$app->addRoute('/my-route', array( 'mycontroller' , 'method' ))

// a method of the default controller if so
$app->addRoute('/my-route', 'method')

// a direct view file path - the path must exists
$app->addRoute('/my-route', 'my-view-file.html')

The automatic system will try to find a match of current URI first parts as a array( controller , method ) correspondence, or as a simple method of the default controller:

  • a route like /mycontroller/mymethod will call MycontrollerController::mymethodAction()
  • a route like /myaction will call DefaultController::myactionAction().

For each kind of route (defined or automatic), any URI arguments will be fetched as callback parameters. For instance, a route like /mycontroller/myaction/name/my-name will call MycontrollerController::myactionAction( 'my-name' ). You can "ask" for a parameter to be kept from a route writing:

// fetch a $name argument as a string (default)
$app->addRoute('/my-route/{name}', function($name){ 
    return "Hello $name";  
})

// fetch a $name argument as a string (default) and an ID argument as an integer
$app->addRoute('/my-route/{name}/{id:\d+}', function($name, $id){ 
    return "Hello $name, I got ID $id";  
})

As the callback's arguments are rearranged, you can write them in any order:

// arguments order usage does not matter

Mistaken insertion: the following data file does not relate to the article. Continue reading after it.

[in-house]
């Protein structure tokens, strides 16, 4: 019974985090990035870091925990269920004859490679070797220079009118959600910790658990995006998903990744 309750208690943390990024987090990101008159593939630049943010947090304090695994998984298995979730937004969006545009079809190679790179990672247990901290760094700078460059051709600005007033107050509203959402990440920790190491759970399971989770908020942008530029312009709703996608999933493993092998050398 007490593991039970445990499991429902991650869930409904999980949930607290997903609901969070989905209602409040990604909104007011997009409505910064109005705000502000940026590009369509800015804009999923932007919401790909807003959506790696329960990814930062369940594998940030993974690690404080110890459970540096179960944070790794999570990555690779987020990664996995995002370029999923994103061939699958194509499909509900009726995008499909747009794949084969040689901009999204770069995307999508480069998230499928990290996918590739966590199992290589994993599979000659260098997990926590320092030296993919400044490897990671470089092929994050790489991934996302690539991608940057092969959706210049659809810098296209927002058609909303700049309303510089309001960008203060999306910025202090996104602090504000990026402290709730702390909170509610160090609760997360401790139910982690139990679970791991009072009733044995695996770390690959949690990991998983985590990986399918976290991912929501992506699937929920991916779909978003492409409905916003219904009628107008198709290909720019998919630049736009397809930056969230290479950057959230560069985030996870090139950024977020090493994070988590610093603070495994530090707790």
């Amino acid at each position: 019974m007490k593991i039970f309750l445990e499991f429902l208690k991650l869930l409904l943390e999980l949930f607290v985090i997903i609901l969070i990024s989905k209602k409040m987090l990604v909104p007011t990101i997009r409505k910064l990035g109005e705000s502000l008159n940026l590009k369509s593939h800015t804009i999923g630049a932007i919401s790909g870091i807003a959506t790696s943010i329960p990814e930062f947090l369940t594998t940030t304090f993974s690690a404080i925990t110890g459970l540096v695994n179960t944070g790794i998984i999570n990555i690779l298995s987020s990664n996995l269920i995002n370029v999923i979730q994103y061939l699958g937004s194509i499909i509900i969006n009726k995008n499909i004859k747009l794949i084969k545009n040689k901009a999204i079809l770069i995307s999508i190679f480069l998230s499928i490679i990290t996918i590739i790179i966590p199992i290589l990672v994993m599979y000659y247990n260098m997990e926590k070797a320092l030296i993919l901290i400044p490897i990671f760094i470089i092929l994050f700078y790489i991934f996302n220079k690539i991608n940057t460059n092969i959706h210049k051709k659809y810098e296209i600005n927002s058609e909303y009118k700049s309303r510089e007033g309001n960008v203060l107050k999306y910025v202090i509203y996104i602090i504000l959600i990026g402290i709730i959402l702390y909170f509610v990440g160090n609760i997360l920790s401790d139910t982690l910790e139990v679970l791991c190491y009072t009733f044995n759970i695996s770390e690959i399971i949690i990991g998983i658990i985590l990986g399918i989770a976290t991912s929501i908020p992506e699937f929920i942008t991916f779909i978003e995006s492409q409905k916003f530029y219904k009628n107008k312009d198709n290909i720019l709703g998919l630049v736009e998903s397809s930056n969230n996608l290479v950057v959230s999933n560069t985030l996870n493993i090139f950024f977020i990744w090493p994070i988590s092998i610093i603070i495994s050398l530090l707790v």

$app->addRoute('/my-route/{name}/{id:\d+}', function($id, $name){ 
    return "Hello $name, I got ID $id";  
})

You can always use the arguments below if necessary:

  • the FrontController itself as \MVCFundamental\Interfaces\FrontControllerInterface $arg
  • the Request as \MVCFundamental\Interfaces\RequestInterface $arg
  • the Response as \MVCFundamental\Interfaces\ResponseInterface $arg
  • the TemplateEngine as \MVCFundamental\Interfaces\TemplateEngineInterface $arg
  • a data array with all request arguments as array $data
$app->addRoute('/my-route', 
    function( RequestInterface $arg1, ResponseInterface $arg2, FrontControllerInterface $app ){
        // ....
        return "Hello world";  
    }
)

Callback return

A routing callback can return various types of things:

  • a simple string, that will be used as the final response content
  • an array like array ( string $view_file , array $view_parameters ) to construct the final content calling the $view_file template with the $view_parameters arguments
  • a full \MVCFundamental\Interfaces\ResponseInterface object to replace actual response.

Inside a callback, you can:

  • render as many templates as required using:
$app->render( $view_file, array $params = array() ) : string